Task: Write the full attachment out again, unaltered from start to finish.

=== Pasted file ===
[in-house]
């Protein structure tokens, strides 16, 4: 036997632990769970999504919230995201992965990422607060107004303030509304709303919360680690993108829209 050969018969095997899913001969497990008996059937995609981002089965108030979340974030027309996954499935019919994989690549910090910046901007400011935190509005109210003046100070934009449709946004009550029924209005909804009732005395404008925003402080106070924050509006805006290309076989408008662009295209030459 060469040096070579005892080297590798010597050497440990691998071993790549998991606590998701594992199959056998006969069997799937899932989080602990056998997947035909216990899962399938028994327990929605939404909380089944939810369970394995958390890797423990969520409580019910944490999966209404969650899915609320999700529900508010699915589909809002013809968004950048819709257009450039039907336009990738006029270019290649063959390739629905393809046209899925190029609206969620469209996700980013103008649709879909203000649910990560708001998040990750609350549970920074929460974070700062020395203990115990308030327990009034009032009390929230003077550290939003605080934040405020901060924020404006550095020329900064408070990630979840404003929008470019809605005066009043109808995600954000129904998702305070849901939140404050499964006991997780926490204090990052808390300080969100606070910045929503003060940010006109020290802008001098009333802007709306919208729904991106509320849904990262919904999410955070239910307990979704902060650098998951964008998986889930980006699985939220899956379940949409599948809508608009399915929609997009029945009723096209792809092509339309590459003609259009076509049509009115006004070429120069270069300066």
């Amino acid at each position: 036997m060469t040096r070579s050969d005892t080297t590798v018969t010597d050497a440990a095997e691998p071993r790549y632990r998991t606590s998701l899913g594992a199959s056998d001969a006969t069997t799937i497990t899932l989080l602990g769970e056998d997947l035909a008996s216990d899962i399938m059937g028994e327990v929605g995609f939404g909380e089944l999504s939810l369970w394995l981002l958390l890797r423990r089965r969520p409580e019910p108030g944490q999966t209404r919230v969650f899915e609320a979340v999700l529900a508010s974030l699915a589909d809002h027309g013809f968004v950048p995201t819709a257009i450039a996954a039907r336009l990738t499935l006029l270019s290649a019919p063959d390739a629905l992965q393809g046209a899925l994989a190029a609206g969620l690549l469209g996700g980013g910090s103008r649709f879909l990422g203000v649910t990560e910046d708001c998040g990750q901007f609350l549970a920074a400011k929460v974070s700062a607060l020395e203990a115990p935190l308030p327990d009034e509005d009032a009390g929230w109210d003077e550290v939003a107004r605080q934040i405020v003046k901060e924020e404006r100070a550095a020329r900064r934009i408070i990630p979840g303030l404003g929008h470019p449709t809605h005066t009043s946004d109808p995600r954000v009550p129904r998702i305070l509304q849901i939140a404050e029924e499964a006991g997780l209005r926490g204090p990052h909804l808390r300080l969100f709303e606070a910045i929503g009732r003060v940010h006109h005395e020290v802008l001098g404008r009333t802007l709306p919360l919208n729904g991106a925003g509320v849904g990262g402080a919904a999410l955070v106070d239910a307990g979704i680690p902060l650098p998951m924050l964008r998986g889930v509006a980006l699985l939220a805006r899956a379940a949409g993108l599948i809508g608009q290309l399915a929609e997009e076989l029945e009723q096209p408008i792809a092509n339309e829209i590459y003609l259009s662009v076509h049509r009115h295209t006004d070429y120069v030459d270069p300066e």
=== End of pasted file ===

[in-house]
């Protein structure tokens, strides 16, 4: 036997632990769970999504919230995201992965990422607060107004303030509304709303919360680690993108829209 050969018969095997899913001969497990008996059937995609981002089965108030979340974030027309996954499935019919994989690549910090910046901007400011935190509005109210003046100070934009449709946004009550029924209005909804009732005395404008925003402080106070924050509006805006290309076989408008662009295209030459 060469040096070579005892080297590798010597050497440990691998071993790549998991606590998701594992199959056998006969069997799937899932989080602990056998997947035909216990899962399938028994327990929605939404909380089944939810369970394995958390890797423990969520409580019910944490999966209404969650899915609320999700529900508010699915589909809002013809968004950048819709257009450039039907336009990738006029270019290649063959390739629905393809046209899925190029609206969620469209996700980013103008649709879909203000649910990560708001998040990750609350549970920074929460974070700062020395203990115990308030327990009034009032009390929230003077550290939003605080934040405020901060924020404006550095020329900064408070990630979840404003929008470019809605005066009043109808995600954000129904998702305070849901939140404050499964006991997780926490204090990052808390300080969100606070910045929503003060940010006109020290802008001098009333802007709306919208729904991106509320849904990262919904999410955070239910307990979704902060650098998951964008998986889930980006699985939220899956379940949409599948809508608009399915929609997009029945009723096209792809092509339309590459003609259009076509049509009115006004070429120069270069300066």
């Amino acid at each position: 036997m060469t040096r070579s050969d005892t080297t590798v018969t010597d050497a440990a095997e691998p071993r790549y632990r998991t606590s998701l899913g594992a199959s056998d001969a006969t069997t799937i497990t899932l989080l602990g769970e056998d997947l035909a008996s216990d899962i399938m059937g028994e327990v929605g995609f939404g909380e089944l999504s939810l369970w394995l981002l958390l890797r423990r089965r969520p409580e019910p108030g944490q999966t209404r919230v969650f899915e609320a979340v999700l529900a508010s974030l699915a589909d809002h027309g013809f968004v950048p995201t819709a257009i450039a996954a039907r336009l990738t499935l006029l270019s290649a019919p063959d390739a629905l992965q393809g046209a899925l994989a190029a609206g969620l690549l469209g996700g980013g910090s103008r649709f879909l990422g203000v649910t990560e910046d708001c998040g990750q901007f609350l549970a920074a400011k929460v974070s700062a607060l020395e203990a115990p935190l308030p327990d009034e509005d009032a009390g929230w109210d003077e550290v939003a107004r605080q934040i405020v003046k901060e924020e404006r100070a550095a020329r900064r934009i408070i990630p979840g303030l404003g929008h470019p449709t809605h005066t009043s946004d109808p995600r954000v009550p129904r998702i305070l509304q849901i939140a404050e029924e499964a006991g997780l209005r926490g204090p990052h909804l808390r300080l969100f709303e606070a910045i929503g009732r003060v940010h006109h005395e020290v802008l001098g404008r009333t802007l709306p919360l919208n729904g991106a925003g509320v849904g990262g402080a919904a999410l955070v106070d239910a307990g979704i680690p902060l650098p998951m924050l964008r998986g889930v509006a980006l699985l939220a805006r899956a379940a949409g993108l599948i809508g608009q290309l399915a929609e997009e076989l029945e009723q096209p408008i792809a092509n339309e829209i590459y003609l259009s662009v076509h049509r009115h295209t006004d070429y120069v030459d270069p300066e």